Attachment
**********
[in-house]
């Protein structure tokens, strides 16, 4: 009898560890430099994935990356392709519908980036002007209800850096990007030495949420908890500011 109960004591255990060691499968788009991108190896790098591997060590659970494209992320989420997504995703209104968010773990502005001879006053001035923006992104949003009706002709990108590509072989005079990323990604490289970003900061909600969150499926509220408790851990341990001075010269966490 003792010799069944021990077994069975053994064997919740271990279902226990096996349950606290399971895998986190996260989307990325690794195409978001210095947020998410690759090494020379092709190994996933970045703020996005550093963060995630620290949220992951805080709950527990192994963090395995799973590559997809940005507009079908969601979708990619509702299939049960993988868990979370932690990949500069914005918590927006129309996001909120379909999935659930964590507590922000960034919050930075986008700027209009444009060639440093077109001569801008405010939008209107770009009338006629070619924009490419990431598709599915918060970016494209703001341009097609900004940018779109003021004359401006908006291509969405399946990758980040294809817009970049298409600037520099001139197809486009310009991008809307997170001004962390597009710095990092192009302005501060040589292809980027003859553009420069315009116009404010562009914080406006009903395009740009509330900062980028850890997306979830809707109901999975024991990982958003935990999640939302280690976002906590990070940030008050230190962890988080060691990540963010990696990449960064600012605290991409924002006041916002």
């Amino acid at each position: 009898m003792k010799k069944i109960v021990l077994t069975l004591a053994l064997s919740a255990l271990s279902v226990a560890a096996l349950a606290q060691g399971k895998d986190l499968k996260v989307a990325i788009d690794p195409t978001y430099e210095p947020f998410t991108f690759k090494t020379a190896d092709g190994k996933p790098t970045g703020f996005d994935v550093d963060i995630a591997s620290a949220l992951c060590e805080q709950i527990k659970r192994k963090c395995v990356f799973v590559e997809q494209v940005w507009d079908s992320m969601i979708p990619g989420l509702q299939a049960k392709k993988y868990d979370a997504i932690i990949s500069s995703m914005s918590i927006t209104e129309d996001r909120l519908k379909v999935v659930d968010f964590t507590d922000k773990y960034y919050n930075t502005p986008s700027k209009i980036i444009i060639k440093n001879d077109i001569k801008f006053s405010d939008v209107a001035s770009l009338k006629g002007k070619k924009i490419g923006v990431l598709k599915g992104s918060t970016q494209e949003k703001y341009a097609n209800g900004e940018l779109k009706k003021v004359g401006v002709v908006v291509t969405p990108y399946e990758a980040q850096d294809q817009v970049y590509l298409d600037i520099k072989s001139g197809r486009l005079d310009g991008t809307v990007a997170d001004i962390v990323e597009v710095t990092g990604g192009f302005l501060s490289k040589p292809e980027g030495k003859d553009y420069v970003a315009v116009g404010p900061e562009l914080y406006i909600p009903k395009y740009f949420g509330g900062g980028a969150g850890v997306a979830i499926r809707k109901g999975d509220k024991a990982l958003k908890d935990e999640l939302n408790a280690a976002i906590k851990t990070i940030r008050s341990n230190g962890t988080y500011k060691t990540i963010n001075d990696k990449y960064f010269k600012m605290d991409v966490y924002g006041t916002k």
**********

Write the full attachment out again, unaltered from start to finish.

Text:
[in-house]
């Protein structure tokens, strides 16, 4: 009898560890430099994935990356392709519908980036002007209800850096990007030495949420908890500011 109960004591255990060691499968788009991108190896790098591997060590659970494209992320989420997504995703209104968010773990502005001879006053001035923006992104949003009706002709990108590509072989005079990323990604490289970003900061909600969150499926509220408790851990341990001075010269966490 003792010799069944021990077994069975053994064997919740271990279902226990096996349950606290399971895998986190996260989307990325690794195409978001210095947020998410690759090494020379092709190994996933970045703020996005550093963060995630620290949220992951805080709950527990192994963090395995799973590559997809940005507009079908969601979708990619509702299939049960993988868990979370932690990949500069914005918590927006129309996001909120379909999935659930964590507590922000960034919050930075986008700027209009444009060639440093077109001569801008405010939008209107770009009338006629070619924009490419990431598709599915918060970016494209703001341009097609900004940018779109003021004359401006908006291509969405399946990758980040294809817009970049298409600037520099001139197809486009310009991008809307997170001004962390597009710095990092192009302005501060040589292809980027003859553009420069315009116009404010562009914080406006009903395009740009509330900062980028850890997306979830809707109901999975024991990982958003935990999640939302280690976002906590990070940030008050230190962890988080060691990540963010990696990449960064600012605290991409924002006041916002």
């Amino acid at each position: 009898m003792k010799k069944i109960v021990l077994t069975l004591a053994l064997s919740a255990l271990s279902v226990a560890a096996l349950a606290q060691g399971k895998d986190l499968k996260v989307a990325i788009d690794p195409t978001y430099e210095p947020f998410t991108f690759k090494t020379a190896d092709g190994k996933p790098t970045g703020f996005d994935v550093d963060i995630a591997s620290a949220l992951c060590e805080q709950i527990k659970r192994k963090c395995v990356f799973v590559e997809q494209v940005w507009d079908s992320m969601i979708p990619g989420l509702q299939a049960k392709k993988y868990d979370a997504i932690i990949s500069s995703m914005s918590i927006t209104e129309d996001r909120l519908k379909v999935v659930d968010f964590t507590d922000k773990y960034y919050n930075t502005p986008s700027k209009i980036i444009i060639k440093n001879d077109i001569k801008f006053s405010d939008v209107a001035s770009l009338k006629g002007k070619k924009i490419g923006v990431l598709k599915g992104s918060t970016q494209e949003k703001y341009a097609n209800g900004e940018l779109k009706k003021v004359g401006v002709v908006v291509t969405p990108y399946e990758a980040q850096d294809q817009v970049y590509l298409d600037i520099k072989s001139g197809r486009l005079d310009g991008t809307v990007a997170d001004i962390v990323e597009v710095t990092g990604g192009f302005l501060s490289k040589p292809e980027g030495k003859d553009y420069v970003a315009v116009g404010p900061e562009l914080y406006i909600p009903k395009y740009f949420g509330g900062g980028a969150g850890v997306a979830i499926r809707k109901g999975d509220k024991a990982l958003k908890d935990e999640l939302n408790a280690a976002i906590k851990t990070i940030r008050s341990n230190g962890t988080y500011k060691t990540i963010n001075d990696k990449y960064f010269k600012m605290d991409v966490y924002g006041t916002k």